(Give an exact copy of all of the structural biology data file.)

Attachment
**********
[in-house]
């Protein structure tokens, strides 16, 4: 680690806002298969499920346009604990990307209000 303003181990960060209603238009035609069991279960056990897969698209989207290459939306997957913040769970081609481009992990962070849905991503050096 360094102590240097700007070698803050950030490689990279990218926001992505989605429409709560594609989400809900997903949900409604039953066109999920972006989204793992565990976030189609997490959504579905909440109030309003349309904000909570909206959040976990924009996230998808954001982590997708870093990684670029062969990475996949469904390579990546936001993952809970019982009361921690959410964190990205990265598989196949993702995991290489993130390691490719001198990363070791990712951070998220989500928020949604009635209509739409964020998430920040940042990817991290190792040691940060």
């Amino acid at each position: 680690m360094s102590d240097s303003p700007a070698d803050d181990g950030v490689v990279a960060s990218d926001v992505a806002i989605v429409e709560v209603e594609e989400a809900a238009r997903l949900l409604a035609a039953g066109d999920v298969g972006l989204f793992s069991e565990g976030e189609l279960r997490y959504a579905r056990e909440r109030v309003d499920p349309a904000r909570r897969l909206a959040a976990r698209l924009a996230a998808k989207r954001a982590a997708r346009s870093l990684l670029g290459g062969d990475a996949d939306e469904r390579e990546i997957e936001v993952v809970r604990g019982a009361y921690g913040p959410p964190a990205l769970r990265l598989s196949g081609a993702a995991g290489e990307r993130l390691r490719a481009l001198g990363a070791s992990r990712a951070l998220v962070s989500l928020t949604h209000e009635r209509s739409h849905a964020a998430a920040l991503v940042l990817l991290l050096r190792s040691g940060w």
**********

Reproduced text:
[in-house]
């Protein structure tokens, strides 16, 4: 680690806002298969499920346009604990990307209000 303003181990960060209603238009035609069991279960056990897969698209989207290459939306997957913040769970081609481009992990962070849905991503050096 360094102590240097700007070698803050950030490689990279990218926001992505989605429409709560594609989400809900997903949900409604039953066109999920972006989204793992565990976030189609997490959504579905909440109030309003349309904000909570909206959040976990924009996230998808954001982590997708870093990684670029062969990475996949469904390579990546936001993952809970019982009361921690959410964190990205990265598989196949993702995991290489993130390691490719001198990363070791990712951070998220989500928020949604009635209509739409964020998430920040940042990817991290190792040691940060």
């Amino acid at each position: 680690m360094s102590d240097s303003p700007a070698d803050d181990g950030v490689v990279a960060s990218d926001v992505a806002i989605v429409e709560v209603e594609e989400a809900a238009r997903l949900l409604a035609a039953g066109d999920v298969g972006l989204f793992s069991e565990g976030e189609l279960r997490y959504a579905r056990e909440r109030v309003d499920p349309a904000r909570r897969l909206a959040a976990r698209l924009a996230a998808k989207r954001a982590a997708r346009s870093l990684l670029g290459g062969d990475a996949d939306e469904r390579e990546i997957e936001v993952v809970r604990g019982a009361y921690g913040p959410p964190a990205l769970r990265l598989s196949g081609a993702a995991g290489e990307r993130l390691r490719a481009l001198g990363a070791s992990r990712a951070l998220v962070s989500l928020t949604h209000e009635r209509s739409h849905a964020a998430a920040l991503v940042l990817l991290l050096r190792s040691g940060w």